Astronomers have discovered the strongest evidence yet found indicating that matter is being ejected by a medium-sized black hole, providing valuable insight on a process that may have been key to the development of larger black holes in the early Universe. The scientists combined the power of all the operational telescopes of the National Science Foundation’s National Radio Astronomy Observatory (NRAO) to peer deep into the heart of the galaxy NGC 4395, 14 million light-years from Earth in the direction of the constellation Canes Venatici.
“We are seeing in this relatively nearby galaxy a process that may have been responsible for building intermediate-mass black holes into supermassive ones in the early Universe,” said Joan Wrobel, an NRAO scientist in Socorro, NM. Wrobel and Luis Ho of the Observatories of the Carnegie Institution of Washington in Pasadena, CA, presented their findings at the American Astronomical Society’s meeting in Seattle, WA.
Black holes are concentrations of matter so dense that not even light can escape their powerful gravitational pull.
The outflows presumably are generated by little-understood processes involving a spinning disk of material being drawn toward the black hole at the disk’s center.
“An outflow from a black hole can regulate its growth by pushing back on material being drawn toward it. This is an important aspect of black hole development. Our observations offer new and unique information on how this process works for intermediate-mass black holes,” Ho said.
“Intermediate-mass black holes may have been the starting points for the supermassive black holes that we now see throughout the Universe. By studying this contemporary analog to those earlier objects, we hope to learn how the less-massive ones grew into the more-massive ones,” Wrobel explained.
The black hole in NGC 4395 was added to a small number of known intermediate-mass black holes in 2005, when a research team led by Brad Peterson of the Ohio State University calculated its mass based on ultraviolet observations. Other ultraviolet and X-ray observations gave tantalizing hints that material might be flowing outward from the black hole.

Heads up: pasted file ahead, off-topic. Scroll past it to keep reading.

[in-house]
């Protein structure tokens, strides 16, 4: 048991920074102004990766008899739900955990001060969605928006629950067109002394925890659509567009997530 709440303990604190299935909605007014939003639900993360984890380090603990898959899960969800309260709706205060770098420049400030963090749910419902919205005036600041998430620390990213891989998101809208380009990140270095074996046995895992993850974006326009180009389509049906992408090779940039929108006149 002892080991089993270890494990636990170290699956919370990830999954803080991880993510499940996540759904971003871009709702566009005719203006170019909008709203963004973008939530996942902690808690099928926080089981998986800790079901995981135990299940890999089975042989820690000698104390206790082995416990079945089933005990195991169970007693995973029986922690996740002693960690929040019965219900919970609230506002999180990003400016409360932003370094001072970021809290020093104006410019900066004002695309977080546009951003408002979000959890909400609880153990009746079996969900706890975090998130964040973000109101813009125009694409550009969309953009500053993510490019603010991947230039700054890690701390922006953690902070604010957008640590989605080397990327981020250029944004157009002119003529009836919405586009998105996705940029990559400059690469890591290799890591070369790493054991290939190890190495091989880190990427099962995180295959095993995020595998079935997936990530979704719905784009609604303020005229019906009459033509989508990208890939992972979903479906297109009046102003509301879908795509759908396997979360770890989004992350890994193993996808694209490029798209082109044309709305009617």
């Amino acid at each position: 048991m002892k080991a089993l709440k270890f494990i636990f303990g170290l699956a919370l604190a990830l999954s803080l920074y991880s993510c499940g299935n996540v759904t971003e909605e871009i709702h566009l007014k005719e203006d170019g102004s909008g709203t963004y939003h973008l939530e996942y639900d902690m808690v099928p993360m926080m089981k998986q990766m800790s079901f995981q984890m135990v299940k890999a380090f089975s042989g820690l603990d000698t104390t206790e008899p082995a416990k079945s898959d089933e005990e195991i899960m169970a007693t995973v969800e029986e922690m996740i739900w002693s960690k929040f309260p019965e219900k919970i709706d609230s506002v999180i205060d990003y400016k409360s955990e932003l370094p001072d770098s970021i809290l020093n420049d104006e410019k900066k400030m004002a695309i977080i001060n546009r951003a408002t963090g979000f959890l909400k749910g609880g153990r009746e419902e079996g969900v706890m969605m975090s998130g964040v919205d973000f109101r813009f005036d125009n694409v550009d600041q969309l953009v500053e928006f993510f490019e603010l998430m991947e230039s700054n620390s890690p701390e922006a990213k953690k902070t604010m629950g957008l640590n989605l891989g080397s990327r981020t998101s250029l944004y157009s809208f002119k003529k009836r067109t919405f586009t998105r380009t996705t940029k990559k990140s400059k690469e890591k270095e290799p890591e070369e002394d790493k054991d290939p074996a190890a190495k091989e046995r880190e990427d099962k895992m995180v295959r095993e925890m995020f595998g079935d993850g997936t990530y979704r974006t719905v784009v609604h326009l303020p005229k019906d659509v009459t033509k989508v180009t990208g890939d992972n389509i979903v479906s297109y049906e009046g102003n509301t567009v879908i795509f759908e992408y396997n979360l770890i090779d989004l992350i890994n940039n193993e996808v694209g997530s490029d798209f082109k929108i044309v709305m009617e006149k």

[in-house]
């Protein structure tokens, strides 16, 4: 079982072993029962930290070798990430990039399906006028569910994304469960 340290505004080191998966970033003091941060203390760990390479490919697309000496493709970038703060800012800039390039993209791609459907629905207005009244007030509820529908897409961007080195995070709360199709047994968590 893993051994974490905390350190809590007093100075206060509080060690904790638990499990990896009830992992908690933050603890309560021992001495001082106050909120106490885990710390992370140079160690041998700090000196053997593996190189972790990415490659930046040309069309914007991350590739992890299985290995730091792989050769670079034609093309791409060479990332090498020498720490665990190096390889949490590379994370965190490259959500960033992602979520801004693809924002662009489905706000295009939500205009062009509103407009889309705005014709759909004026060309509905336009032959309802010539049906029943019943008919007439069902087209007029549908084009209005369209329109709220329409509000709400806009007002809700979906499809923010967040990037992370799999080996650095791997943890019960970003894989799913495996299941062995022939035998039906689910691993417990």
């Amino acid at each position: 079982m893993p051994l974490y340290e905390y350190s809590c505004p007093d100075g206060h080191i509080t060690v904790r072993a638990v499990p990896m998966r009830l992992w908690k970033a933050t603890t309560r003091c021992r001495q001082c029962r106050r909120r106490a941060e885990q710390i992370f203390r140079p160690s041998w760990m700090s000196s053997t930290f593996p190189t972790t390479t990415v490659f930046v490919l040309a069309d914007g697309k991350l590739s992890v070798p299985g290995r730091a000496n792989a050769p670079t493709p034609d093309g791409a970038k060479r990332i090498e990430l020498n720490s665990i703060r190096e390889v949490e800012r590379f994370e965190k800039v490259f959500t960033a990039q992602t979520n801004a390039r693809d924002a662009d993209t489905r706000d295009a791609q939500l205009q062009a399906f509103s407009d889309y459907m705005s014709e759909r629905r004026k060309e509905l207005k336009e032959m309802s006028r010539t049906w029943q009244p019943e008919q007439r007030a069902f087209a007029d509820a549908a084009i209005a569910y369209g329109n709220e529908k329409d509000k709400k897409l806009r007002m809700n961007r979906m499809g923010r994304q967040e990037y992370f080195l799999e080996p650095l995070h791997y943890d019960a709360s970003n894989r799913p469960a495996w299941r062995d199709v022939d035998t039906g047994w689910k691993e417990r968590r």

“Fortunately, this object also is detectable by radio telescopes, so we could use very high precision radio observing techniques to make extremely detailed images,” Wrobel said. Wrobel and Ho used a technique called Very Long Baseline Interferometry (VLBI), in which multiple radio-telescope antennas are used together to simulate a much larger “virtual telescope,” providing extremely great resolving power, or ability to see fine detail.
The astronomers used all of NRAO’s telescopes in their coordinated VLBI array, including the continent-wide Very Long Baseline Array (VLBA), the 27-antenna Very Large Array (VLA) in New Mexico, and the giant Robert C. Byrd Green Bank Telescope (GBT) in West Virginia. The combination of antennas spread far apart as well as the large amount of signal-collecting area in this system allowed the scientists to make a detailed image of the faint radio emission caused by fast-moving electrons in the suspected outflow from the black hole interacting with magnetic fields.
The resulting image showed the suspected outflow stretching approximately one light-year from the black hole. “This direct image bolsters the case for an outflow that was suggested by the earlier indirect evidence from the ultraviolet and X-ray observations,” Wrobel said.
“By measuring the length of this suspected outflow, we offer a unique constraint on theoretical models for how intermediate-mass black holes operate,” Ho said.